Despite the popular notion that antioxidants, such as vitamins C and E, offer health-promoting benefits by protecting against damaging free radicals, a new study in the August 10 issue of the journal Cell reveals that, in fact, balance is the key. The researchers show in mice that an overload of natural antioxidants can actually lead the heart to failure.
There is plenty of evidence about the damaging effects of oxidative stress, but there is another side to the coin, said Ivor Benjamin of the University of Utah, Salt Lake City. There has been so much emphasis on free radicals to the exclusion of the potential consequences of reductants. Our study provides the first bona fide example of the role that reductive stress can play in disease.
Reductants, sometimes referred to as antioxidants, are elements or compounds that easily give up an electron to become oxidized, while oxidizing agents readily accept electrons. In the body, such oxidation-reduction (redox) reactions are integral to the release and storage of energy. Many cellular pathways are also sensitive to the prevailing redox condition.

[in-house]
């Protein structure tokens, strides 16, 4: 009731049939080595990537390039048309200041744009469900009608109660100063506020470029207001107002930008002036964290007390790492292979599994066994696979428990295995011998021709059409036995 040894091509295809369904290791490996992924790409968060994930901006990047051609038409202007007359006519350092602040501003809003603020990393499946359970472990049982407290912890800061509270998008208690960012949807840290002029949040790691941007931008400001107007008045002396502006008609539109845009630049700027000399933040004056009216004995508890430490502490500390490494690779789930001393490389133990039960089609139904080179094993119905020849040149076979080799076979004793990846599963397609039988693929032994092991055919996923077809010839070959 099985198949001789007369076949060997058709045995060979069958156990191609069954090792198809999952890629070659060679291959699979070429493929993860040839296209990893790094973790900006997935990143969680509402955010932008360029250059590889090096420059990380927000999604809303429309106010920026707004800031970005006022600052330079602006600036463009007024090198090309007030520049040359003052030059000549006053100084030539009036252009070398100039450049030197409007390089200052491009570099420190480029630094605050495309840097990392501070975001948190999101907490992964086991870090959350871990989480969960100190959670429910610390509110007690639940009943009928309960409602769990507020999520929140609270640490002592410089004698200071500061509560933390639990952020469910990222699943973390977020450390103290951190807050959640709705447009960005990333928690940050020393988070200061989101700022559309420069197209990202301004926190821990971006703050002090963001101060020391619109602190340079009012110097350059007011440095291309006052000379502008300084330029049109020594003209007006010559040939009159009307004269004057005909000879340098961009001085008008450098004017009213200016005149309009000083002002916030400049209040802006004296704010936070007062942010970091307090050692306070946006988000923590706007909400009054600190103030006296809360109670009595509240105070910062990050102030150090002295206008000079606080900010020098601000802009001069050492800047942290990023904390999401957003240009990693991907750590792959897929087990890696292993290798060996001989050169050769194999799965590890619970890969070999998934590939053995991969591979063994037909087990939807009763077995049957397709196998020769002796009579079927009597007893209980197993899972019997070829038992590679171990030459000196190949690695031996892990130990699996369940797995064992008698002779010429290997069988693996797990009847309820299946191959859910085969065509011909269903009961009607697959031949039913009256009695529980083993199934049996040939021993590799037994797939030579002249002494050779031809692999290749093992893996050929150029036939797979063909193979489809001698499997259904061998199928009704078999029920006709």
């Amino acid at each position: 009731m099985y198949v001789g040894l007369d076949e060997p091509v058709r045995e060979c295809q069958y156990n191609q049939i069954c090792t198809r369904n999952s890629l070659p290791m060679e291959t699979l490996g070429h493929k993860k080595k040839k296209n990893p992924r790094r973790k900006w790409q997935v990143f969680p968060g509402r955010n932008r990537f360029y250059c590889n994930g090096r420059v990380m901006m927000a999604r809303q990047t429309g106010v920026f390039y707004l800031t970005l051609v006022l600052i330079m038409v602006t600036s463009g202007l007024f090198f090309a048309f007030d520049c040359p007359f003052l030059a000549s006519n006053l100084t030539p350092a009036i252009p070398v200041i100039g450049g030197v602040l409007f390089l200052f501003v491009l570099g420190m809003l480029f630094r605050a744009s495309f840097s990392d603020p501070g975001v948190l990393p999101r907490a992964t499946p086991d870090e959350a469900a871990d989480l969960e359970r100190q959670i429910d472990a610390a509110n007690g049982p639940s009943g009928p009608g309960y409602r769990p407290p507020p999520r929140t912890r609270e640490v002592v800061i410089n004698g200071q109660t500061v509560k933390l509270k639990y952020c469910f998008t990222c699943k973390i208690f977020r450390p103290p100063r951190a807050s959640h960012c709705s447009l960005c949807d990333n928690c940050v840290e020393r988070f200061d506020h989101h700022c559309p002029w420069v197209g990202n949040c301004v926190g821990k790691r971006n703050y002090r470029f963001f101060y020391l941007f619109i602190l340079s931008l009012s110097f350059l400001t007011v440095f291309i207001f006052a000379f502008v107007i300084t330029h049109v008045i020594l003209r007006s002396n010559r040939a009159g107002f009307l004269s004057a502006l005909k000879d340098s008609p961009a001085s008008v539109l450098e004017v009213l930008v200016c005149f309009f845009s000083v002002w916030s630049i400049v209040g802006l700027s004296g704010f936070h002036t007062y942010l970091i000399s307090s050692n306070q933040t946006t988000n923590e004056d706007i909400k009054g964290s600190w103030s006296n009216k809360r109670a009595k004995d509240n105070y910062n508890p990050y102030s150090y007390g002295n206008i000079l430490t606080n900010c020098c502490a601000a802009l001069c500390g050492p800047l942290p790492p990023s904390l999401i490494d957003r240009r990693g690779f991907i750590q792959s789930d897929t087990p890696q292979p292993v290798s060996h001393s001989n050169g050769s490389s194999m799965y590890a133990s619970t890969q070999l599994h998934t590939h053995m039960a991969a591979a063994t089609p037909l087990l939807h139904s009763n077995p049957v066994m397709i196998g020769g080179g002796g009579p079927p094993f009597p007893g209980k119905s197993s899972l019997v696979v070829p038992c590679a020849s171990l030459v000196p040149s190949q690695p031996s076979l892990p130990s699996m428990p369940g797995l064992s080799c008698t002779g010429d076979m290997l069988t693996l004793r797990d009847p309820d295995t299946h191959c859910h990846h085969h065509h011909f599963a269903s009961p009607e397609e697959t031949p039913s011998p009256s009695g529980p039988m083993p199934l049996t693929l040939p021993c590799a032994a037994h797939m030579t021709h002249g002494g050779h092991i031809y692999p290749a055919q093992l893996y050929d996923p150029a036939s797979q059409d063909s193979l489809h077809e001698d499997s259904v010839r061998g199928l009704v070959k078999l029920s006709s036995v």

Oxidative stress, which consumes reducing equivalents, has been often implicated in numerous cardiac and other diseases, Benjamin noted. However, the possibility remained that an inverse imbalance could provoke reductive stress, with the potential for similar deleterious effects. Indeed, reductive stress had been demonstrated in simpler organisms but not in mammals and/or disease states, he said.
In the current study, the researchers examined mice carrying a human mutation earlier linked to so-called protein aggregation skeletal myopathies and cardiomyopathies, in which weakening skeletal and heart muscle contain clumps of proteins. Although the genetic basis for the disease had been linked to mutations in one of two genes, the mechanism responsible remained mysterious.
The researchers now show that mice with one of the mutant g
|Contact: Erin Doonan|